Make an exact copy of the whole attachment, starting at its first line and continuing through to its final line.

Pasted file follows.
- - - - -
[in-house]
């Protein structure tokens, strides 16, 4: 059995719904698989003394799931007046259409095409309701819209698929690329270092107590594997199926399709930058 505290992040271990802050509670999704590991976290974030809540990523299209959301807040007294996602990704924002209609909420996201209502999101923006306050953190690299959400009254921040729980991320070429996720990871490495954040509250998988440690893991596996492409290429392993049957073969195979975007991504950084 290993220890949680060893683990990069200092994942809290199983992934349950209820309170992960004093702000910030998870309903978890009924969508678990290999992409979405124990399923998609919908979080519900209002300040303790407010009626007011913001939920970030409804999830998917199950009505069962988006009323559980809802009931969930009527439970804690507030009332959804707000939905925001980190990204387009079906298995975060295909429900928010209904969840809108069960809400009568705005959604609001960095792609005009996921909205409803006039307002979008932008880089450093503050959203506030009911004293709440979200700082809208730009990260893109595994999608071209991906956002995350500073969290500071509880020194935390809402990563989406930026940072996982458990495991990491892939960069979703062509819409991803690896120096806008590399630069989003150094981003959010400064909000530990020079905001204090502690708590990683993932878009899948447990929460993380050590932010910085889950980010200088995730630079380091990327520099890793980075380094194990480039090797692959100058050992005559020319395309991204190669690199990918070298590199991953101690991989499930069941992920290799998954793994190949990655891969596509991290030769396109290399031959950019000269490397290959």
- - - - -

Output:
[in-house]
């Protein structure tokens, strides 16, 4: 059995719904698989003394799931007046259409095409309701819209698929690329270092107590594997199926399709930058 505290992040271990802050509670999704590991976290974030809540990523299209959301807040007294996602990704924002209609909420996201209502999101923006306050953190690299959400009254921040729980991320070429996720990871490495954040509250998988440690893991596996492409290429392993049957073969195979975007991504950084 290993220890949680060893683990990069200092994942809290199983992934349950209820309170992960004093702000910030998870309903978890009924969508678990290999992409979405124990399923998609919908979080519900209002300040303790407010009626007011913001939920970030409804999830998917199950009505069962988006009323559980809802009931969930009527439970804690507030009332959804707000939905925001980190990204387009079906298995975060295909429900928010209904969840809108069960809400009568705005959604609001960095792609005009996921909205409803006039307002979008932008880089450093503050959203506030009911004293709440979200700082809208730009990260893109595994999608071209991906956002995350500073969290500071509880020194935390809402990563989406930026940072996982458990495991990491892939960069979703062509819409991803690896120096806008590399630069989003150094981003959010400064909000530990020079905001204090502690708590990683993932878009899948447990929460993380050590932010910085889950980010200088995730630079380091990327520099890793980075380094194990480039090797692959100058050992005559020319395309991204190669690199990918070298590199991953101690991989499930069941992920290799998954793994190949990655891969596509991290030769396109290399031959950019000269490397290959």